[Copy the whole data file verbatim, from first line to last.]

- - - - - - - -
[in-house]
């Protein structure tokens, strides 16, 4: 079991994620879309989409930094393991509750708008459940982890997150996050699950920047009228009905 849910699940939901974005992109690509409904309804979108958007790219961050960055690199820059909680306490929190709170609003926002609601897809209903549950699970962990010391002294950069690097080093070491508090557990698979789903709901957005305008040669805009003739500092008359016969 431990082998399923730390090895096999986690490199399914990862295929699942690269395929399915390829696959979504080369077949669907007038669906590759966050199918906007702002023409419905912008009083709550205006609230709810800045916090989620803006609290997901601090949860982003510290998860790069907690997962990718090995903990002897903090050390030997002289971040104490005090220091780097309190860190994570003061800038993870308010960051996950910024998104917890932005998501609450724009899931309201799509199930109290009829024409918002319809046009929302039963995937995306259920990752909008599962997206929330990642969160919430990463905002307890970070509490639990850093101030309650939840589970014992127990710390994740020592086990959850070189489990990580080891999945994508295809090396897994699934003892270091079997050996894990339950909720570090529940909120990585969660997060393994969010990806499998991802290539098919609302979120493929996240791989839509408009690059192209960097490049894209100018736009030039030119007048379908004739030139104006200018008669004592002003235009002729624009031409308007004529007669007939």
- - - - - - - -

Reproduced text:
[in-house]
């Protein structure tokens, strides 16, 4: 079991994620879309989409930094393991509750708008459940982890997150996050699950920047009228009905 849910699940939901974005992109690509409904309804979108958007790219961050960055690199820059909680306490929190709170609003926002609601897809209903549950699970962990010391002294950069690097080093070491508090557990698979789903709901957005305008040669805009003739500092008359016969 431990082998399923730390090895096999986690490199399914990862295929699942690269395929399915390829696959979504080369077949669907007038669906590759966050199918906007702002023409419905912008009083709550205006609230709810800045916090989620803006609290997901601090949860982003510290998860790069907690997962990718090995903990002897903090050390030997002289971040104490005090220091780097309190860190994570003061800038993870308010960051996950910024998104917890932005998501609450724009899931309201799509199930109290009829024409918002319809046009929302039963995937995306259920990752909008599962997206929330990642969160919430990463905002307890970070509490639990850093101030309650939840589970014992127990710390994740020592086990959850070189489990990580080891999945994508295809090396897994699934003892270091079997050996894990339950909720570090529940909120990585969660997060393994969010990806499998991802290539098919609302979120493929996240791989839509408009690059192209960097490049894209100018736009030039030119007048379908004739030139104006200018008669004592002003235009002729624009031409308007004529007669007939």